The next time you're out for a professional stroll, rethink your steps. The easy path may get you to your intended destination but it might kill your enthusiasm and passion in the process. We are often too easily satisfied with our own performance, with others and our organizations. It isn't always because we're doing our best, but because we're "doing enough". Short of getting in trouble, we figure that getting by isn't a bad strategy. And, in the process, we become reasonable in complete contrast to what Shaw saw as unreasonable.

You know what we hate about aiming higher than we need to? It increases our chance for failure or disappointment. Maybe, instead of trying to minimize our disappointments, we should accept them as the cost of being unreasonable?

It's hard to do. The rush and din of business and contemporary life often feels like we're isolated in a crowd. Getting rid of old ideas feels like we're losing or even destroying something. But Pablo Picasso once said that "Every act of creation is first an act of destruction." The most creative ideas you may come up with isn't an addition to an existing one, but a totally fresh concept.

The hardest part is giving up those ideas that have served us well in the past. Some are timeless principles that will serve us till the end of life, but others are like books we'll never ready. They weigh us down and take up space that could be better occupied. G.K Chesterton believed we need to go backward to go forward, that the old timeless truths were the foundation upon which to build.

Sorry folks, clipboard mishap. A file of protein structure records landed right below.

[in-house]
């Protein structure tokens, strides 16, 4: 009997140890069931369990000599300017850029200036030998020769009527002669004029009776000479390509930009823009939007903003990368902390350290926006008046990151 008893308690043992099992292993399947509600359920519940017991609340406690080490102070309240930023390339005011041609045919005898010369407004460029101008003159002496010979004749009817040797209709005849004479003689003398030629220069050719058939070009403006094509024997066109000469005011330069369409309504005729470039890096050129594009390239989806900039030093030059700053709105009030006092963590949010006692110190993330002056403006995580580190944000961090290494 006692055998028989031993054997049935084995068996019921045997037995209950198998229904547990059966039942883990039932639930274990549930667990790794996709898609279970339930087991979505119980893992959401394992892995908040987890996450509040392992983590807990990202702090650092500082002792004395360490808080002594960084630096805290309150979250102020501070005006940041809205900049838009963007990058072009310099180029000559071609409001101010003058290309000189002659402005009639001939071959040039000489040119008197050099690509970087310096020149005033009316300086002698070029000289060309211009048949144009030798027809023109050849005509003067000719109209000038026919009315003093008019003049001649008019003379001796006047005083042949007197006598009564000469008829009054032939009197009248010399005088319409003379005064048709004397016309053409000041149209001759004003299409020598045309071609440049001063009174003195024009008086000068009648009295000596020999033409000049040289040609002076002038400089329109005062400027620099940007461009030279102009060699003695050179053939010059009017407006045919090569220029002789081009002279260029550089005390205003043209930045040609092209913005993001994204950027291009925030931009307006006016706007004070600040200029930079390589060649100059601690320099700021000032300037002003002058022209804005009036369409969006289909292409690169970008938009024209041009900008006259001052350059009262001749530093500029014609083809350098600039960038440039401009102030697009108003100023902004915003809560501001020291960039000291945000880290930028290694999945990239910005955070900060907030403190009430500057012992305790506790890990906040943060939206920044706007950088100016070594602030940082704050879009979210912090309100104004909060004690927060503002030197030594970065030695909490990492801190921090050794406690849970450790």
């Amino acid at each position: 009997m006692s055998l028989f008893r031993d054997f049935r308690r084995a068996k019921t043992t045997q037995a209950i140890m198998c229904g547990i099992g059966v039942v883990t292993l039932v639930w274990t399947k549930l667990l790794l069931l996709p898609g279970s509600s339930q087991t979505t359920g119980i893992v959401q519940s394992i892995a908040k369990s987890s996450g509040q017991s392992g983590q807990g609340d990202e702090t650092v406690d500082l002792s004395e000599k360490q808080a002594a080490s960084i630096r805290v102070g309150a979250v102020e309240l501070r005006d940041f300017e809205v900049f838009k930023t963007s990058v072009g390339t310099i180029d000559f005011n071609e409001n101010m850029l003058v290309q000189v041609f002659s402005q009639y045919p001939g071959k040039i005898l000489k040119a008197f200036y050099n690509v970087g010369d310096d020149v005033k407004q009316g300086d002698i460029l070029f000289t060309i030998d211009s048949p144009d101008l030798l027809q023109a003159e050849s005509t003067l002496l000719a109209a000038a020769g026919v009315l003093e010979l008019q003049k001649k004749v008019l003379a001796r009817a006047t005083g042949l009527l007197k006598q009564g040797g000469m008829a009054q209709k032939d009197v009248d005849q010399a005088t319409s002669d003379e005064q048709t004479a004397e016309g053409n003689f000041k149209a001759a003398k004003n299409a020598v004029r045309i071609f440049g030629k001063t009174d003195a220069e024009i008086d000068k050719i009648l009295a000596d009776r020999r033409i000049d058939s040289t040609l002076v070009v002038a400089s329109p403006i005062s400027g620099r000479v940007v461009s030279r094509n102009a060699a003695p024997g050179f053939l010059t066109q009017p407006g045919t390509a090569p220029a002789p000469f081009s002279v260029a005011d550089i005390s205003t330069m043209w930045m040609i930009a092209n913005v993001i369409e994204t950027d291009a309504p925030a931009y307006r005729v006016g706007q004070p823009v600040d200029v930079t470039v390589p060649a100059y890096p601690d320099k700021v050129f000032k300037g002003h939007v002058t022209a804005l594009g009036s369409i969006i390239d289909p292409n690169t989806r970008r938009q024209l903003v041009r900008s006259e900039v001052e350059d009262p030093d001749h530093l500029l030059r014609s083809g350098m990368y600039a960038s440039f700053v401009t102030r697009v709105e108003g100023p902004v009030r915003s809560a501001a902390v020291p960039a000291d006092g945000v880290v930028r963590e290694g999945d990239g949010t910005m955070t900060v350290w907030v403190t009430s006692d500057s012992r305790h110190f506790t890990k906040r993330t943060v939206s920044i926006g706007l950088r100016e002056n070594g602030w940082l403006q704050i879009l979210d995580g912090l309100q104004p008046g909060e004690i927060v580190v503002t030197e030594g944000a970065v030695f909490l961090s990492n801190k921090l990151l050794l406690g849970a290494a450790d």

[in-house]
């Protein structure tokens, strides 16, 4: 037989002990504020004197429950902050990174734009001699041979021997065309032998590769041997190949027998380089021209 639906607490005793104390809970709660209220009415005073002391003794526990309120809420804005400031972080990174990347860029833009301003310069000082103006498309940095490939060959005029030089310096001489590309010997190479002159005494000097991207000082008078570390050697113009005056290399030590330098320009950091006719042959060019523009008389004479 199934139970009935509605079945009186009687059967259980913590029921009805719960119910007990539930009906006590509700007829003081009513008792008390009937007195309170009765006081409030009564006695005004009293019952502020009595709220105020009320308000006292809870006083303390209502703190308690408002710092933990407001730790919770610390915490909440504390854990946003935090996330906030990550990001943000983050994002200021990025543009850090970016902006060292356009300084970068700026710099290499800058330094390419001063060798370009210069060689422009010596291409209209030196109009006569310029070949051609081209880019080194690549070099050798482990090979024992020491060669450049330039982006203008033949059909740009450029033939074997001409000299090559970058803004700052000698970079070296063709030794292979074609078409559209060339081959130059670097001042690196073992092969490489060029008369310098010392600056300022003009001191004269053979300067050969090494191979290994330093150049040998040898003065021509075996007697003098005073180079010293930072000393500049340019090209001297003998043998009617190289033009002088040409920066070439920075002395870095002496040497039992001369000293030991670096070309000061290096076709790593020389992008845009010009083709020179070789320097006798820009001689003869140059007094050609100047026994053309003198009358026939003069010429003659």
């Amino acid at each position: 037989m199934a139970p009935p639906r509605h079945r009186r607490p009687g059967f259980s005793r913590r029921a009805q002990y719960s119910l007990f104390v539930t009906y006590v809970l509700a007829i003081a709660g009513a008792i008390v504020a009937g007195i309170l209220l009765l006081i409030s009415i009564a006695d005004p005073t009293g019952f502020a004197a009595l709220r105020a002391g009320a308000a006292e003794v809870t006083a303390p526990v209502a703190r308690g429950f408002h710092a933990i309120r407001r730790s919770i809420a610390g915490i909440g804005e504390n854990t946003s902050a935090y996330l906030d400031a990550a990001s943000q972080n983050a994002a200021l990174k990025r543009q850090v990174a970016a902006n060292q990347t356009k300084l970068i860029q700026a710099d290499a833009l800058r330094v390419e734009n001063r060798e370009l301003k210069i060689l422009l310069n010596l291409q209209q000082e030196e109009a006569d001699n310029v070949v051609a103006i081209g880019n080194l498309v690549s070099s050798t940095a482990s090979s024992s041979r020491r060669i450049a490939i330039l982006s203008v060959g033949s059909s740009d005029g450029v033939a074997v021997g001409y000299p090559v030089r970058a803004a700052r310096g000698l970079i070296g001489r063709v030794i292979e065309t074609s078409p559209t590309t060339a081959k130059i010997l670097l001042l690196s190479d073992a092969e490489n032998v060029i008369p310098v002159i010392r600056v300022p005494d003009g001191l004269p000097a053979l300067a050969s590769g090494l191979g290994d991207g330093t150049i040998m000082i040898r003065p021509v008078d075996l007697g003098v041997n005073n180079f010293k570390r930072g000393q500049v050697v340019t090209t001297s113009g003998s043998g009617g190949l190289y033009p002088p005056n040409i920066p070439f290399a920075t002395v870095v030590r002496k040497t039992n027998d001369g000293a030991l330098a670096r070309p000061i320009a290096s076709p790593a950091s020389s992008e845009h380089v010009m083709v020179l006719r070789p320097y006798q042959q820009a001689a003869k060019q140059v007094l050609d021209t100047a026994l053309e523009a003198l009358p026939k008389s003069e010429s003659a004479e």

I tend to agree, but am often challenged by how to frame new structures on old foundations, especially lately.

Sometimes we confuse the framing with the foundation.

Unreasonable people gravitate towards the remarkable. Shakespeare said we're all actors on the stage of life. True. But we have several stages; at work, at home, in our community. I admit to having an increasing interest in performance, in how well we perform our roles. If you don't perform well, you perish on whatever stage it is. You don't just disappear like vapor, but you disappear from that stage, that company, relationship, project or involvement.

Performance by itself doesn't make a person good, but a good person makes a performance. I want you to think about how remarkable (or not) your important performances are these days. Are you settling for getting by or aiming for getting great?

So, here's to being a little less "reasonable" and much more frequently unreasonable and hopefully, remarkable too.

Just remember words from a pioneer in self help movements, Orison Marden, who said " Deep within humans dwell those slumbering powers; powers that would astonish them; that they never dreamed of possessing; forces that would revolutionize their lives if aroused and put into action."